This article was written for the Croydon Citizen in October 2013
It’s no secret; high streets around the country are being squeezed by online sites and superstores delivering shopping to the door, making it simple and affordable to order from your armchair. This ‘Amazon effect’ has dramatically impacted the state of the high street, with 14% vacancy rates and an influx of pound shops and charity shops. Once started, this is a vicious circle that is very hard to reverse – retailers are replaced by short-term, reduced-rent occupants such as charity shops, which make the high street less and less attractive to customers, meaning less footfall, and further closures. Indeed, the bulk of our investigation has centred around Orpington High Street, which has been mocked by many, including a Honda advert and recently the Mail, in an article called ‘Charity Shop High Street’.
It’s not anyone’s fault, and ‘digital’ has descended upon us all with stealth and vigour in a matter of a few years. The fact is that many retailers and small businesses were taken by surprise and whilst busy with stock takes, shop windows and good old fashioned customer service, their footfall was steadily declining. It’s a huge ask for a ‘butcher of thirty years’, for example, to suddenly embark on online advertising and social media, particularly using these new fangled mobile type things. The fact is that the ‘common household’ will often be pressed for both cash and time, and so will tend to favour a single superstore, or get things delivered to their home, whilst catching up on Downton Abbey. Where does that leave Mr Butcher, with his fantastic advice for how to cook the perfect steak and his end-of-day clearance of a few pork chops? Could he sell these to the busy commuter passing by on their way home? Probably, but how would they ever know that these few pork chops are going for a song?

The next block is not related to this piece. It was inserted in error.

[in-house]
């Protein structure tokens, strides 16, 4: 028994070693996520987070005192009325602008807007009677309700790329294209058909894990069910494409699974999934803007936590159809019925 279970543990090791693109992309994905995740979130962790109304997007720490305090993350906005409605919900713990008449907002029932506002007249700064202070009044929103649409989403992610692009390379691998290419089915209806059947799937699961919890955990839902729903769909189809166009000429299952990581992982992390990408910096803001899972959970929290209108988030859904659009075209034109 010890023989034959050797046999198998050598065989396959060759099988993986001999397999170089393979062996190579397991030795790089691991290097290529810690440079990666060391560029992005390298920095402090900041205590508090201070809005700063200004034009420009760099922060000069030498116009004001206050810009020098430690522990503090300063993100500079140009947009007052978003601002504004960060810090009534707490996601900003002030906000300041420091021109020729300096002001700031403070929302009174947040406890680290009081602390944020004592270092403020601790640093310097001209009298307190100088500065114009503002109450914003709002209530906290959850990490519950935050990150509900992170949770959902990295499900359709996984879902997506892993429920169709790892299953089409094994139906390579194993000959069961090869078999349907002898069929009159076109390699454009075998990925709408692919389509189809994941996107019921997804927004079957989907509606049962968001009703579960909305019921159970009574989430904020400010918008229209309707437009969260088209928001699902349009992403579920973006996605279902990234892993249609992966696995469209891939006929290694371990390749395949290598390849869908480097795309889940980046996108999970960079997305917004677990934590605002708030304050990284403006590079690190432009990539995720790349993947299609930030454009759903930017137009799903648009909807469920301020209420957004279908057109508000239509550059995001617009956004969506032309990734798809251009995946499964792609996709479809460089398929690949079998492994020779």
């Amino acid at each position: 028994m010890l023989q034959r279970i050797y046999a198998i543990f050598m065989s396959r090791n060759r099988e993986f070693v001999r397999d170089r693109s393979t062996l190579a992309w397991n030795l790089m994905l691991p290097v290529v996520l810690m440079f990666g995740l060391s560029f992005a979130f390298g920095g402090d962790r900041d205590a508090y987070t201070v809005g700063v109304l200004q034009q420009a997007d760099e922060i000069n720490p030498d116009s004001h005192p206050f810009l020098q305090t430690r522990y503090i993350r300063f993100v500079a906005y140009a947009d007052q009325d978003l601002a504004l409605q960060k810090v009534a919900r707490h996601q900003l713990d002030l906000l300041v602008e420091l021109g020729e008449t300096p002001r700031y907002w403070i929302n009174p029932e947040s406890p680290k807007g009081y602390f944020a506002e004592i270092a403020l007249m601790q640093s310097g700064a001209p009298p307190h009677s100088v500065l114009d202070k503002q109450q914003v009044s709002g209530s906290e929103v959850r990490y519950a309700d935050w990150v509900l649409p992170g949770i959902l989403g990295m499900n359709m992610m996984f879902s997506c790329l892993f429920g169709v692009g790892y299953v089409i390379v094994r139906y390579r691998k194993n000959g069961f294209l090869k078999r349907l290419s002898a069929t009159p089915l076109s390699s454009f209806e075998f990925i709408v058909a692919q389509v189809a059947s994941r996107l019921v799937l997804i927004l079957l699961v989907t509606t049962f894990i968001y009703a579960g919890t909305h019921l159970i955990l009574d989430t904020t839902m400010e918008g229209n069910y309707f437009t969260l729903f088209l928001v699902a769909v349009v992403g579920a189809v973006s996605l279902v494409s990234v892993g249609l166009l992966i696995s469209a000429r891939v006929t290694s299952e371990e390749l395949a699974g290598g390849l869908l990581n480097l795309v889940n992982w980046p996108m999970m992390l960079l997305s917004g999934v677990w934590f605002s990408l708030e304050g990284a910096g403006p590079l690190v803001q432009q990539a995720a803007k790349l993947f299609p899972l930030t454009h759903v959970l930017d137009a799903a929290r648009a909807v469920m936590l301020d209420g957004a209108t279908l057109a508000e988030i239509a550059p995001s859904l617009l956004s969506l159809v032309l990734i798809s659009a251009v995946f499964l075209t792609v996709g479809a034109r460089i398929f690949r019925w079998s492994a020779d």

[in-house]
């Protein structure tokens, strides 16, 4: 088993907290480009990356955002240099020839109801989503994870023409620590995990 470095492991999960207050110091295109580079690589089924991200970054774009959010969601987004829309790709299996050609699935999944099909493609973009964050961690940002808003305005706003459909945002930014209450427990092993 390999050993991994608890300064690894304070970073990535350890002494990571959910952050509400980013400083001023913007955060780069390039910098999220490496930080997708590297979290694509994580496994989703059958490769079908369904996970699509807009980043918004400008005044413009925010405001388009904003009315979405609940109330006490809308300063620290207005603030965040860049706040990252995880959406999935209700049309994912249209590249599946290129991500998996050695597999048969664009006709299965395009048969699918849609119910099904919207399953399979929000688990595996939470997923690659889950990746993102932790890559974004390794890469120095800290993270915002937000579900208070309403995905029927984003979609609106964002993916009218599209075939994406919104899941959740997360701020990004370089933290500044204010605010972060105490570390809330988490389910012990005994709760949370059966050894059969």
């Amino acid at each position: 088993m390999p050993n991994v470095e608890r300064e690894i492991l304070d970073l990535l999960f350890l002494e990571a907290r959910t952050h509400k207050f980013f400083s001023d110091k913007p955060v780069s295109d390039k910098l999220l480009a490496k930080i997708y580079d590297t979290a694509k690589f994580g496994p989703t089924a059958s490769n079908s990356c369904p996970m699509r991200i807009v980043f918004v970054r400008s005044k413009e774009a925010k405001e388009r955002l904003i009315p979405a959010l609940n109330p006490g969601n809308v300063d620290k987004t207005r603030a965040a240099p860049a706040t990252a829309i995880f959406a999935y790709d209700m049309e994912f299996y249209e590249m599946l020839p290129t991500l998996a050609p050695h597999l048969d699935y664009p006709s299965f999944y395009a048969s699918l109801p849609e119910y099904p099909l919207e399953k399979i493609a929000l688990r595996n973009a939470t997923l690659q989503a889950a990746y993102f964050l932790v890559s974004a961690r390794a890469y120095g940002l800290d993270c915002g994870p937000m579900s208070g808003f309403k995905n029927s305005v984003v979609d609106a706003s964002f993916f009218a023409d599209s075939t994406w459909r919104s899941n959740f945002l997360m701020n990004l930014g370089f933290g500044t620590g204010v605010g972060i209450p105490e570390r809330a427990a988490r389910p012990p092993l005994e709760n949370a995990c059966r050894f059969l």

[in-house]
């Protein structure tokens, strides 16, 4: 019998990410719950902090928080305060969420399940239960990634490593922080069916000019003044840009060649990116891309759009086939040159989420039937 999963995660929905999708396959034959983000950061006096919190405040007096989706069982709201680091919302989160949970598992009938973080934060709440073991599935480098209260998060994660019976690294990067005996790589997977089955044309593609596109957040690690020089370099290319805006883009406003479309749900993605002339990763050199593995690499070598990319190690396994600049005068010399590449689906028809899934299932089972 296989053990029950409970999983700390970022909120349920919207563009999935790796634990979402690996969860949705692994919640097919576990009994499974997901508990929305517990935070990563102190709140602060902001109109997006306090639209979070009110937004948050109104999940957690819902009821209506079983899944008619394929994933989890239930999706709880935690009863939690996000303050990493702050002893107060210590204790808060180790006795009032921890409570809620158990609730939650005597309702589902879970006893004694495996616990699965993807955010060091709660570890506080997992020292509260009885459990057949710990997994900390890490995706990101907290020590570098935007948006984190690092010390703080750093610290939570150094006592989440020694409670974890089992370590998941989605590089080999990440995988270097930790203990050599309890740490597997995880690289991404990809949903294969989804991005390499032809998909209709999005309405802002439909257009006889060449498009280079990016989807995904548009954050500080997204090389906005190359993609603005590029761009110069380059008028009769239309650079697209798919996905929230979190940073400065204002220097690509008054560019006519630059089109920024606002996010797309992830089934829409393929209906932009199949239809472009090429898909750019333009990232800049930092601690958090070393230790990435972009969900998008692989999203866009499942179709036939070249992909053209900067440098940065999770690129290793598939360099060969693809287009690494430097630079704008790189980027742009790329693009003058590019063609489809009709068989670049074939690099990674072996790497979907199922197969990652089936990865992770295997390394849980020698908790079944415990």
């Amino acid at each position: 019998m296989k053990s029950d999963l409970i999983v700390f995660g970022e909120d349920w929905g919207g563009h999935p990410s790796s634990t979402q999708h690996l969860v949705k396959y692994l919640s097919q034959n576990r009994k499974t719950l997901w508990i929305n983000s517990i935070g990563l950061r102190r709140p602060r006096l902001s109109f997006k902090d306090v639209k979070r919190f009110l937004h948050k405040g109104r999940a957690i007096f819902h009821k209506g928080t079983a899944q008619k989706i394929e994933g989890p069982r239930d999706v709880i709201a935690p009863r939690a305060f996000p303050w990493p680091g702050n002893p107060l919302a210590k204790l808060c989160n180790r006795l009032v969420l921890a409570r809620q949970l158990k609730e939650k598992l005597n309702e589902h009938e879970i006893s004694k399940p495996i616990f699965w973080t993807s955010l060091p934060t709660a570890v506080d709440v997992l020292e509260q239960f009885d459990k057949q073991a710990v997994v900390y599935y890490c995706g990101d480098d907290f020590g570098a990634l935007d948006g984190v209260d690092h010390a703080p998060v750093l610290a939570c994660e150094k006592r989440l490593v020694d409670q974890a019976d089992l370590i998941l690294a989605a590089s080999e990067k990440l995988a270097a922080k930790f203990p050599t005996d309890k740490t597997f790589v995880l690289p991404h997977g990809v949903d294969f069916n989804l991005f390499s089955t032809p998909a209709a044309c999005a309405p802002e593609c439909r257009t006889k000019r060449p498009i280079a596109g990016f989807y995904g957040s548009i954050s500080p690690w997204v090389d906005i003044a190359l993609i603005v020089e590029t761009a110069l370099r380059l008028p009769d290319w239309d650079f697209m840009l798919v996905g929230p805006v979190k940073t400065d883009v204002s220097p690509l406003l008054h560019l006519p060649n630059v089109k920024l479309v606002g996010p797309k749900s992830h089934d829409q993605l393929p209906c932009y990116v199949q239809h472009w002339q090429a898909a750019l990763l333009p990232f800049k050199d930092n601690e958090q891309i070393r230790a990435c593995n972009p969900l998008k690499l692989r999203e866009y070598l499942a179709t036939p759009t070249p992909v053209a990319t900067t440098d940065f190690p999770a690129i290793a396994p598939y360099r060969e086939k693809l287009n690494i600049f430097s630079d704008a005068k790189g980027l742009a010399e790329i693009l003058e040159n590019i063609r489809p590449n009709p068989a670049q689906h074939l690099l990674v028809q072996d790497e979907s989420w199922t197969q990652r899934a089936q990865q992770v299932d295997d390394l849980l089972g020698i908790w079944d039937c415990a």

On our year-long journey around high streets and small businesses, we’ve also encountered a resistance to social media and plain blank looks when the subject is raised. Then there are the have-a-go retailers with their Twitter and Facebook accounts which proudly give them a window to the online world, but very rarely do they provide return on investment of either time or money. They may have 300 followers, or a selection of likes for the image of a cat eating a cake, but are these people popping in to the store and making a purchase? This approach works well for big brands and national chains – relate to the enticing melted cheese on a sumptuous burger, and you’re probably minutes away from your heart’s desire, wherever you are. Local businesses like the restaurants, beauty parlours, andconvenience stores that we’ve seen so far on Kake’s London Road series are reliant on bringing in those people already on their doorstep – something that has been notoriously difficult to do, even for the likes of Mr Zuckerberg.
On our travels, we have witnessed an ever-increasing gulf in local marketing activity, designed to combat the reducing footfall. On one hand there are leaflets, posters, directories and circulars, and on the other there are pay-per-click and deal aggregators. Few of these options, however, effectively engages the potential customer here and now, and none give the freedom to actually advertise a deal for a local Croydon Zumba class as no-one has booked today, or the five plates of salmon at one of Croydon’s fine drinking establishments that is going out of date tomorrow.
One more gripe/observation if I may? The current options for social media, local deals, community building etc, usually focus on a one-size-fits-all, and advertising is offered by location or if you are tech savvy, by interest and profile. We believe that ‘local knows local’ – the Croydon High Street retailer will know where their ideal customer is, but currently has limited ways to build up a rapport and start a dialogue with them. As an example, the sports shop in the high street knows that the optimum audience is the running club that meets on the nearby field. Short of standing by the lamppost on Tuesday nights handing out leaflets, there aren’t many options, until now…